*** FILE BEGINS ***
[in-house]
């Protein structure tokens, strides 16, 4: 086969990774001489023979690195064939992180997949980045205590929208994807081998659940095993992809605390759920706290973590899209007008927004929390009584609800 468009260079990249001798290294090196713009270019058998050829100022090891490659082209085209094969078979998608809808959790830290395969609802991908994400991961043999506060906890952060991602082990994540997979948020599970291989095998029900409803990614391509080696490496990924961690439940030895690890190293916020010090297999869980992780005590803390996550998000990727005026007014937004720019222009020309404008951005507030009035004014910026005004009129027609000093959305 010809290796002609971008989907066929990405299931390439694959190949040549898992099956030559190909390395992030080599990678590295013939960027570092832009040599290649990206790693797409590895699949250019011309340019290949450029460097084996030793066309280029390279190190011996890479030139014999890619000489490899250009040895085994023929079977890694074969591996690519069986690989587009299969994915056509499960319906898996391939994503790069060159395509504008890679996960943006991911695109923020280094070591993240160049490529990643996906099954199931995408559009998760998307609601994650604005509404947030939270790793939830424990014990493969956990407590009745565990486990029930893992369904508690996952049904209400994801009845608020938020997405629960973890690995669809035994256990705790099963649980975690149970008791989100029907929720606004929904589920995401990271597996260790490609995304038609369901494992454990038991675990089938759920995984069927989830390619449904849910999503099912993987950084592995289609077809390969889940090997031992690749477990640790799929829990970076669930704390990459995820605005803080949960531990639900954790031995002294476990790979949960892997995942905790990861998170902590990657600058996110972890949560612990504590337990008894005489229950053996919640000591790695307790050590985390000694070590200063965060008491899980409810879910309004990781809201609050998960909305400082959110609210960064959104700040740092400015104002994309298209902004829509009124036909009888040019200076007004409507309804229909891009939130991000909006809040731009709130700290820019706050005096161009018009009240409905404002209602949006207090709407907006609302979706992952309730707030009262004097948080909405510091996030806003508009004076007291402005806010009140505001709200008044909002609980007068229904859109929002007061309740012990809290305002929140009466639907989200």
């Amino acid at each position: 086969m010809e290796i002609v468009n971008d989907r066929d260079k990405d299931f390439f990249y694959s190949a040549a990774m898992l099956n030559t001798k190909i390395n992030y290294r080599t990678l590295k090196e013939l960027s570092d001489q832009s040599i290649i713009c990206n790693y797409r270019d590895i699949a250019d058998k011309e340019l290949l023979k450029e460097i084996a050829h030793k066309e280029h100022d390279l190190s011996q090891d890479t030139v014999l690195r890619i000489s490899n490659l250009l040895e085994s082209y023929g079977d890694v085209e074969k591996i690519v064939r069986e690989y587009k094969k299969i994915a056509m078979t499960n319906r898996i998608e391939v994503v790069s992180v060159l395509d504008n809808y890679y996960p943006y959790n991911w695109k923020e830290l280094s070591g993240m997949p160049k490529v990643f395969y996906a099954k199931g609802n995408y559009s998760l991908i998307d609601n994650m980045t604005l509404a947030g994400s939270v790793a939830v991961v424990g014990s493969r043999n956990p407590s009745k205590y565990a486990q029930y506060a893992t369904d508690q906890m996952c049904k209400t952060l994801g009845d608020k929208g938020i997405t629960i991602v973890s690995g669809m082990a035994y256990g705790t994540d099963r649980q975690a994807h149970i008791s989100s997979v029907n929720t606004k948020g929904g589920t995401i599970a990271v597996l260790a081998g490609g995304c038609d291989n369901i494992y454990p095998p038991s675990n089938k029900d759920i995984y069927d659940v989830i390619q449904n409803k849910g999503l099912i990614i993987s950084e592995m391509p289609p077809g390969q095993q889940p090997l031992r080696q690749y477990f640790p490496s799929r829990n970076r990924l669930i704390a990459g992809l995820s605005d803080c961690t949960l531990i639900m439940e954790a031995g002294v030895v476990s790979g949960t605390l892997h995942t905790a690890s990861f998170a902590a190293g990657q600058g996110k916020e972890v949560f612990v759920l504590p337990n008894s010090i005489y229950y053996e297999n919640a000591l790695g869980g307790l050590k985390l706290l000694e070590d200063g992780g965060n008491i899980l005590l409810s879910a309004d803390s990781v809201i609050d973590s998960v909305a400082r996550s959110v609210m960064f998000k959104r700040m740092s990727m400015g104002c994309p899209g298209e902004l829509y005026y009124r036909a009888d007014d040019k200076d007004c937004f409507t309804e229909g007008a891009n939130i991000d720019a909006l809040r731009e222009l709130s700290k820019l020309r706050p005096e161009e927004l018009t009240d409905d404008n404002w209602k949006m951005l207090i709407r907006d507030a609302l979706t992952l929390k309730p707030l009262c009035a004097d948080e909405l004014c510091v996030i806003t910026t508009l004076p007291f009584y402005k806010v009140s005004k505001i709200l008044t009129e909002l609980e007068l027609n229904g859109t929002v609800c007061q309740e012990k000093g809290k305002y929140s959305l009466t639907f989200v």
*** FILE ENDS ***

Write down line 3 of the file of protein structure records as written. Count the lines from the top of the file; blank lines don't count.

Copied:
């Amino acid at each position: 086969m010809e290796i002609v468009n971008d989907r066929d260079k990405d299931f390439f990249y694959s190949a040549a990774m898992l099956n030559t001798k190909i390395n992030y290294r080599t990678l590295k090196e013939l960027s570092d001489q832009s040599i290649i713009c990206n790693y797409r270019d590895i699949a250019d058998k011309e340019l290949l023979k450029e460097i084996a050829h030793k066309e280029h100022d390279l190190s011996q090891d890479t030139v014999l690195r890619i000489s490899n490659l250009l040895e085994s082209y023929g079977d890694v085209e074969k591996i690519v064939r069986e690989y587009k094969k299969i994915a056509m078979t499960n319906r898996i998608e391939v994503v790069s992180v060159l395509d504008n809808y890679y996960p943006y959790n991911w695109k923020e830290l280094s070591g993240m997949p160049k490529v990643f395969y996906a099954k199931g609802n995408y559009s998760l991908i998307d609601n994650m980045t604005l509404a947030g994400s939270v790793a939830v991961v424990g014990s493969r043999n956990p407590s009745k205590y565990a486990q029930y506060a893992t369904d508690q906890m996952c049904k209400t952060l994801g009845d608020k929208g938020i997405t629960i991602v973890s690995g669809m082990a035994y256990g705790t994540d099963r649980q975690a994807h149970i008791s989100s997979v029907n929720t606004k948020g929904g589920t995401i599970a990271v597996l260790a081998g490609g995304c038609d291989n369901i494992y454990p095998p038991s675990n089938k029900d759920i995984y069927d659940v989830i390619q449904n409803k849910g999503l099912i990614i993987s950084e592995m391509p289609p077809g390969q095993q889940p090997l031992r080696q690749y477990f640790p490496s799929r829990n970076r990924l669930i704390a990459g992809l995820s605005d803080c961690t949960l531990i639900m439940e954790a031995g002294v030895v476990s790979g949960t605390l892997h995942t905790a690890s990861f998170a902590a190293g990657q600058g996110k916020e972890v949560f612990v759920l504590p337990n008894s010090i005489y229950y053996e297999n919640a000591l790695g869980g307790l050590k985390l706290l000694e070590d200063g992780g965060n008491i899980l005590l409810s879910a309004d803390s990781v809201i609050d973590s998960v909305a400082r996550s959110v609210m960064f998000k959104r700040m740092s990727m400015g104002c994309p899209g298209e902004l829509y005026y009124r036909a009888d007014d040019k200076d007004c937004f409507t309804e229909g007008a891009n939130i991000d720019a909006l809040r731009e222009l709130s700290k820019l020309r706050p005096e161009e927004l018009t009240d409905d404008n404002w209602k949006m951005l207090i709407r907006d507030a609302l979706t992952l929390k309730p707030l009262c009035a004097d948080e909405l004014c510091v996030i806003t910026t508009l004076p007291f009584y402005k806010v009140s005004k505001i709200l008044t009129e909002l609980e007068l027609n229904g859109t929002v609800c007061q309740e012990k000093g809290k305002y929140s959305l009466t639907f989200v």